What to Do In Case of Dental Trauma?
Both children and adults can suffer dental trauma, although childhood and adolescence are the most frequent times when they occur. This type of accident tends to happen when children learn to walk, and during games and sports.
In the event of dental trauma, everyone gets very nervous and nobody knows what to do. Not only in those who suffer it, but also in those who accompany them. But it’s vital to know what to do quickly to control the situation and improve the prognosis of the affected tooth.
Keep reading because in this article we clarify what you should do and what to do if you or someone in your family gets hit in the mouth.
What is dental trauma?
Dental trauma is an injury that occurs to a tooth, the bone, and other supporting tissues due to the action of a blow or physical impact on the area. This affects the aesthetics of the smile, but also the person’s chewing and phonation abilities.
They’re frequent during childhood and adolescence, as a consequence of falls when a child takes their first steps, and they still don’t have enough balance. They’re also caused by blows during play or when practicing certain sports. The most affected teeth are usually the upper incisors, as they’re the most exposed.
The manifestations of trauma in the mouth are different and of different severity. They can occur with fractures of the teeth, the teeth getting moved, the tooth ending up in an abnormal position, or even falling out.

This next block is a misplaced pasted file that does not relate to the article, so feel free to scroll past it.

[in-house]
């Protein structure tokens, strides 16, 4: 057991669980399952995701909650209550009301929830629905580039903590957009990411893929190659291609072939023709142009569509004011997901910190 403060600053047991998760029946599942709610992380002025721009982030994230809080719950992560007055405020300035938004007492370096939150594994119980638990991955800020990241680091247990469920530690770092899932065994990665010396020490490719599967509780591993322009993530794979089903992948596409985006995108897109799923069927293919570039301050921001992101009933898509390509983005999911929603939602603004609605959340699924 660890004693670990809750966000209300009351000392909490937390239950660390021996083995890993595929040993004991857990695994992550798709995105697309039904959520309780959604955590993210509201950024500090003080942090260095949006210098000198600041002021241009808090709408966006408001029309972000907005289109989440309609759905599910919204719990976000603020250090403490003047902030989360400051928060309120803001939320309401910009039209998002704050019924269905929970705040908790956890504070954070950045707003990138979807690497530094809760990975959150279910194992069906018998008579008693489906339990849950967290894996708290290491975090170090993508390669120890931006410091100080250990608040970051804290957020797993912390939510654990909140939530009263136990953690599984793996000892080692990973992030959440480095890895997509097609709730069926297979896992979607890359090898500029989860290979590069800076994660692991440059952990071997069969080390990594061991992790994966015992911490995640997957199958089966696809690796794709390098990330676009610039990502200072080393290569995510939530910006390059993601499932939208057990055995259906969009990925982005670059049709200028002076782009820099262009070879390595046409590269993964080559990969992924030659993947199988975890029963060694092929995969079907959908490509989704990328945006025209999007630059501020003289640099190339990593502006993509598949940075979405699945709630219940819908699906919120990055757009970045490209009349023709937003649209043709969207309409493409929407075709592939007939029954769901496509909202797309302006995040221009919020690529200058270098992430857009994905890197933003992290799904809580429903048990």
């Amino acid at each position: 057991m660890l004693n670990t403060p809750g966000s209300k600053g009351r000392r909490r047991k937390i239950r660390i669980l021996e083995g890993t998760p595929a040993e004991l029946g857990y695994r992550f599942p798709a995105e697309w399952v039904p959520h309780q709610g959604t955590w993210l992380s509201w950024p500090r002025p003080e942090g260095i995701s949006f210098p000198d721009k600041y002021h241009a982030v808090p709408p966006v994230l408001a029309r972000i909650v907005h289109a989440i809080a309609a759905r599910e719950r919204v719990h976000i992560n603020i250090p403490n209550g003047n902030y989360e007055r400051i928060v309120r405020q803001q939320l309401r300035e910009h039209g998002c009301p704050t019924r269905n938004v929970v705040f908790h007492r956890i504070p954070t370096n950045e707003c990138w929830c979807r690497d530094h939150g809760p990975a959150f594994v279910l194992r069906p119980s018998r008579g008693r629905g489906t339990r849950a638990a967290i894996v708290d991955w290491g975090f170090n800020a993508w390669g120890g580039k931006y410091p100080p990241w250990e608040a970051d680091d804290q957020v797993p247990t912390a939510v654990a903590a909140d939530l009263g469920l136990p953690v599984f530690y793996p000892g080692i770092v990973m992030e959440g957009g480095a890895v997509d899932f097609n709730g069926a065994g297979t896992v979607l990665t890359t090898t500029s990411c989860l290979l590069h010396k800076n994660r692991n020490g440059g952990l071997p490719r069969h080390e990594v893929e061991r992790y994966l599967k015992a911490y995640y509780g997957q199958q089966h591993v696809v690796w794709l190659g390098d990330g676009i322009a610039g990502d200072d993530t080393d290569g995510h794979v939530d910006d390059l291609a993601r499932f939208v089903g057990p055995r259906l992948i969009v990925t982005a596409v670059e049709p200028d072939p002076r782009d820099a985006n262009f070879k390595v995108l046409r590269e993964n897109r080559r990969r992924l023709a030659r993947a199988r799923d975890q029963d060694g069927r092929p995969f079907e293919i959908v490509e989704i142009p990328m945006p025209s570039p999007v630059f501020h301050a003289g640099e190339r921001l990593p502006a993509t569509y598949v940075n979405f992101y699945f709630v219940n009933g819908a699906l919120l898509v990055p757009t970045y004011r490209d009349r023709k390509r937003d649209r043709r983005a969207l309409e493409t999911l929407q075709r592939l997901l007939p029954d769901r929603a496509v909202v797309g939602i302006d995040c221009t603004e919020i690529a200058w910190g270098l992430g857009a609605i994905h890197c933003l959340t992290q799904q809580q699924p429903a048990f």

In addition, there may be injuries to the soft tissues of the oral cavity. These may be cut lips, tongues, or cheeks, which are accompanied by a lot of bleeding and inflammation. The most severe cases may involve the bones supporting the teeth. For this reason, the dentist must perform an immediate diagnosis of the whole situation.
Both temporary and permanent teeth may be affected, and further treatment will depend on this. In any case, if the dental trauma involves a baby tooth, there’s no need not to worry. A permanent tooth is forming under its root and it needs to continue to grow healthily.
Consequences of suffering a dental trauma
As we’ve already mentioned, dental trauma can manifest itself in different ways depending on the tissues that are involved. Some of these situations can occur:
- Fracture of the enamel or dentin: The tooth is broken, but there’s no loss of tooth structure.
- Tooth mobility: There’s damage to the tissues that support the tooth and it moves within its socket.
- Fracture of the crown of the tooth: The tooth breaks and loses a segment of the crown. The pulp may be compromised.
- Alteration of the normal position of the tooth: The tooth can move to one side (dental luxation), towards the inside of the bone (dental intrusion), or towards the outside (dental extrusion).
- Tooth root fracture: The injury to the tooth extends below the gum line.
- Expulsion of the tooth out of the mouth: Tooth avulsion.
- Soft tissue injuries.
All these injuries affect the integrity of the teeth and surrounding tissues. This alters the appearance of the mouth and the way of speaking and eating.
Does dental trauma differ between children and adults?
We’ve already mentioned that reactions and the therapeutics after a dental trauma differ if the involved piece is temporary or permanent. In addition, the age of the patient is something important to consider.